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A Mental Sign Of Omega-3 Deficiency

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Omega-3 fatty acids are essential as our body cannot make them.

Feeling depressed can be a sign of a poor diet, research suggests.

Indeed, healthy diets are often overlooked as a major factor in recovering from depression.

An important component of a healthy diet is omega-3 fatty acids.

Studies have found that omega-3 supplements can be beneficial for people with depression.

Omega-3 fatty acids are essential as our body cannot make them.

Omega-3 can be obtained from the diet or through supplementation.

Foods high in omega-3 fatty acids include walnuts, chia seeds, soybean, hemp seed, salmon, trout, sardines, and mackerel.

While the standard treatment for depression is antidepressants, many people discontinue them for fear over the side-effects and start using alternative treatments.

Dr. François Lespérance, who has studied the effects of omega-3 on depression, said:

“Despite significant progress in neuroscience over the past two decades, depression is difficult to treat.

Many of these treatments have not been adequately evaluated.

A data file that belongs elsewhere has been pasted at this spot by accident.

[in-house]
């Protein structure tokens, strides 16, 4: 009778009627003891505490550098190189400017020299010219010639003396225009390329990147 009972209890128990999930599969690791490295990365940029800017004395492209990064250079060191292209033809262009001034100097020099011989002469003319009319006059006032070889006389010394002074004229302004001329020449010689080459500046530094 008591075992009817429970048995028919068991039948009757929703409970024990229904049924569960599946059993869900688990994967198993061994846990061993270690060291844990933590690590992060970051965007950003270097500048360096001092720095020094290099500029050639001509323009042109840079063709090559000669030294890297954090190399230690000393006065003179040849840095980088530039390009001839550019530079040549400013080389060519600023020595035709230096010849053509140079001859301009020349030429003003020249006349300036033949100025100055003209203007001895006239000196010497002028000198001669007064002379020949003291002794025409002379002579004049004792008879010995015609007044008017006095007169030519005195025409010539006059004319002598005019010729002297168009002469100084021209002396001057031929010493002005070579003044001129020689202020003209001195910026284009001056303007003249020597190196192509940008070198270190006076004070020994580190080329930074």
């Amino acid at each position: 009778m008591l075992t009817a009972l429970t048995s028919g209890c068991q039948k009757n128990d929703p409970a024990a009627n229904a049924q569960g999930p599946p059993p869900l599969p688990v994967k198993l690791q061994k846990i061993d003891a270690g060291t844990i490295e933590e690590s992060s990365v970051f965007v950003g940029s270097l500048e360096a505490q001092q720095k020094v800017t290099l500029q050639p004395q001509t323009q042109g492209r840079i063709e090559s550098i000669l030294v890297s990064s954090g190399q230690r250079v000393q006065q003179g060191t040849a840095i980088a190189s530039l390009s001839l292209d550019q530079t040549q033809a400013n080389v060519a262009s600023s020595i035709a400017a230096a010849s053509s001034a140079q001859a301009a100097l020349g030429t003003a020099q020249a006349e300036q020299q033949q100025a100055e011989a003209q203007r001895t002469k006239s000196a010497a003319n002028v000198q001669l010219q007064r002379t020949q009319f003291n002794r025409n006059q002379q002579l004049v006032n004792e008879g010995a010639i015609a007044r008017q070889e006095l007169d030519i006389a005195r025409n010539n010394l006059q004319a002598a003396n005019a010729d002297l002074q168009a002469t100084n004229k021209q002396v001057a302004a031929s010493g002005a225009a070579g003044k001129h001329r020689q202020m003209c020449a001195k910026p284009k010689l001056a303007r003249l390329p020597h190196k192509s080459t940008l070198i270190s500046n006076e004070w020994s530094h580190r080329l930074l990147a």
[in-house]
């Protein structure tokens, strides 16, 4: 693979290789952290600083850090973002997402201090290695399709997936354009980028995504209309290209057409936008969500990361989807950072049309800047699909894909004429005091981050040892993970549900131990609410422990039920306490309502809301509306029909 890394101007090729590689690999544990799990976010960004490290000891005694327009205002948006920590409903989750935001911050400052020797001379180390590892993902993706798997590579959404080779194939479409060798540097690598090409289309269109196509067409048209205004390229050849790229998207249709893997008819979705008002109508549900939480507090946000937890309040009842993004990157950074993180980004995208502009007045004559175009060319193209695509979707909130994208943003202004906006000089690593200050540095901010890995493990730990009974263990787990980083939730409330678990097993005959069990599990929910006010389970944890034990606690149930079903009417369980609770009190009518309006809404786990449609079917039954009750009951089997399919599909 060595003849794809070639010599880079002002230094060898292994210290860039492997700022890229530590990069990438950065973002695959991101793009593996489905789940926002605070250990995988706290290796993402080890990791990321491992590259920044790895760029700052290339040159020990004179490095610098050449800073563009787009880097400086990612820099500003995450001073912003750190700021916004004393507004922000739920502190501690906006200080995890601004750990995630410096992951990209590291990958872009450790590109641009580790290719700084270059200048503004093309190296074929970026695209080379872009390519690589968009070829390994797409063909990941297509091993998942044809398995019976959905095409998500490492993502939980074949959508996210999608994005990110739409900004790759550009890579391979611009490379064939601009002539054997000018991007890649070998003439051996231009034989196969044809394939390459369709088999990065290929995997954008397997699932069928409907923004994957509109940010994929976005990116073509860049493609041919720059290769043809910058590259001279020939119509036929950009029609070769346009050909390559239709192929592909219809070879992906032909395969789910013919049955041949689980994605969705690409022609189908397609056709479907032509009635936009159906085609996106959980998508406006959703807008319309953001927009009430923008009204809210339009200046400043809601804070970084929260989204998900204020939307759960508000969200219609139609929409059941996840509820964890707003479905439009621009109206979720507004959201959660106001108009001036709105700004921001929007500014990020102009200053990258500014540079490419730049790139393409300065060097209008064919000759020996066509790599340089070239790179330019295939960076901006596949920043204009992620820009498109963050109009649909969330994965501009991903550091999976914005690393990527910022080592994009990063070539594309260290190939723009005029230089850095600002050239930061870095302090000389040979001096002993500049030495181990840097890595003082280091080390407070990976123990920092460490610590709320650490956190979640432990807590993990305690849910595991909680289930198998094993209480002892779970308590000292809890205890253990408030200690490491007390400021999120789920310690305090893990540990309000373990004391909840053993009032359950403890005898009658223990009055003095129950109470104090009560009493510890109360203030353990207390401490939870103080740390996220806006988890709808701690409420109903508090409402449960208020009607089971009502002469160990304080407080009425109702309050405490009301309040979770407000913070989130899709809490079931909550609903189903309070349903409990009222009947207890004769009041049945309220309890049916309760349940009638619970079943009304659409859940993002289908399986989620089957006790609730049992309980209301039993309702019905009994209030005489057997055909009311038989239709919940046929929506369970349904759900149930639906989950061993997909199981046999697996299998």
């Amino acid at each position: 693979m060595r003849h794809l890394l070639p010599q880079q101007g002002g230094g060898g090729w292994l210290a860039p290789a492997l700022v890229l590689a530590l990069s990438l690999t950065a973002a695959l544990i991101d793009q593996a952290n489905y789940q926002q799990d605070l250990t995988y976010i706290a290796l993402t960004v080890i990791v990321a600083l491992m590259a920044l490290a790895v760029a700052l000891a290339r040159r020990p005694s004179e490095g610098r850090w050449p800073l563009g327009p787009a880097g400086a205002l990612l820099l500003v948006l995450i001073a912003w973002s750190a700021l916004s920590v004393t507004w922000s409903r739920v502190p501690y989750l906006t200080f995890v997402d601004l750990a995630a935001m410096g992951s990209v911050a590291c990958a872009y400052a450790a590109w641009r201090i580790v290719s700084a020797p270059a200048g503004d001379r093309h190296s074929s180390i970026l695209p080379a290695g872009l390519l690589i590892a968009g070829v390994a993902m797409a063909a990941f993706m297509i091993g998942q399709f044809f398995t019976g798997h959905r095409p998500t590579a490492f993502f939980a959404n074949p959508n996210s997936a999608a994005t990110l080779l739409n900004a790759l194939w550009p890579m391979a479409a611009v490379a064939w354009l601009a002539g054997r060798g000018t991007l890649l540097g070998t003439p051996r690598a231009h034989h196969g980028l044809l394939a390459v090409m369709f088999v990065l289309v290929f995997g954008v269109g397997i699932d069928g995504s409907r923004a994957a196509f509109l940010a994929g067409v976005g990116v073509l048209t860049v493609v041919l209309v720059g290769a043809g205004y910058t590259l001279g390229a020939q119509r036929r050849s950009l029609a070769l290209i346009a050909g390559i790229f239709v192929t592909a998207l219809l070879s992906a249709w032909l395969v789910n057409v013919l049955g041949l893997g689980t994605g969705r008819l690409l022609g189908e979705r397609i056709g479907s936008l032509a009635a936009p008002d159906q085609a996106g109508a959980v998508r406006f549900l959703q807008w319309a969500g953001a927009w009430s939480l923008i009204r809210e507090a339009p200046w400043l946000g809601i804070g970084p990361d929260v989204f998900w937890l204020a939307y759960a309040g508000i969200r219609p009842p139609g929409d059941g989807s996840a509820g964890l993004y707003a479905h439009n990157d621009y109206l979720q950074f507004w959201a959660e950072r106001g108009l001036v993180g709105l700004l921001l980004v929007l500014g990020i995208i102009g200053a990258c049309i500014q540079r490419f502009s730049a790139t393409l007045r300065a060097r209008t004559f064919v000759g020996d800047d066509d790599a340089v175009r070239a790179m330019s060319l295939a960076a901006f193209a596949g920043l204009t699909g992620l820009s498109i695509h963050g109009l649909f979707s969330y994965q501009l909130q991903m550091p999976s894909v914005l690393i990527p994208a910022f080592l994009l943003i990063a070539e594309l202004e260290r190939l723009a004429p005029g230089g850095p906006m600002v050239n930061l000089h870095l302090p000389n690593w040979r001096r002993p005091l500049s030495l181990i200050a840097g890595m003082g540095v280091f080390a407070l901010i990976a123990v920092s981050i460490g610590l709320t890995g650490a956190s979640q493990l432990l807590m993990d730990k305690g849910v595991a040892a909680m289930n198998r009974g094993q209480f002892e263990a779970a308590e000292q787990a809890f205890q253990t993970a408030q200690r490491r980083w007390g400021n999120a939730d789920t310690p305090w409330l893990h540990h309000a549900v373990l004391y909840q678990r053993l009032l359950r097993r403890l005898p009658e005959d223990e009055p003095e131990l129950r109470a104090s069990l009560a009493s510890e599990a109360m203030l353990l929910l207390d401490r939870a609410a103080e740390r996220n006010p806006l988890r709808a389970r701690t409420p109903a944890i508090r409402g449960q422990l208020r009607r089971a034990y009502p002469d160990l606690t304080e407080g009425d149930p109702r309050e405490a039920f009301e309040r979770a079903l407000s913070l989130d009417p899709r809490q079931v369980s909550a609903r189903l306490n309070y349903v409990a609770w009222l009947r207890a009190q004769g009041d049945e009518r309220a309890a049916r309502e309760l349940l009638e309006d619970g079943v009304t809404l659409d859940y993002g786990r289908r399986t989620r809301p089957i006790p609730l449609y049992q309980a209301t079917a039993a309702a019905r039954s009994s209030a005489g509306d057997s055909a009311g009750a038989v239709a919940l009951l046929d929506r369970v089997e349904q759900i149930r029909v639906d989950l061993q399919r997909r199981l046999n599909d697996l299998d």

That is why it was important to assess the efficacy of Omega-3, one of the most popular alternative approaches.”

The study included 432 people with depression.

Half took 1050mg of EPA each day for eight weeks.

Eicosapentaenoic acid (EPA) is one of the three main omega-3 fatty acids.

The other group took a placebo that was flavoured with fish oil so they would not know the difference.

The results showed that for people who were depressed, but not anxious, the omega-3 fatty acid was effective at reducing depression.

The study’s authors conclude:

“In this heterogeneous sample of patients with MDE, there was only a trend toward superiority of omega-3 supplementation over placebo in reducing depressive symptoms.

However, there was a clear benefit of omega-3 supplementation among patients with MDE without comorbid anxiety disorders.”

About the author

Psychologist, Jeremy Dean, PhD is the founder and author of PsyBlog. He holds a doctorate in psychology from University College London and two other advanced degrees in psychology.

He has been writing about scientific research on PsyBlog since 2004. He is also the author of the book “Making Habits, Breaking Habits” (Da Capo, 2003) and several ebooks:

Dr Dean’s bio, Twitter, Facebook and how to contact him.

The study was published in the Journal of Clinical Psychiatry (Lespérance et al., 2011).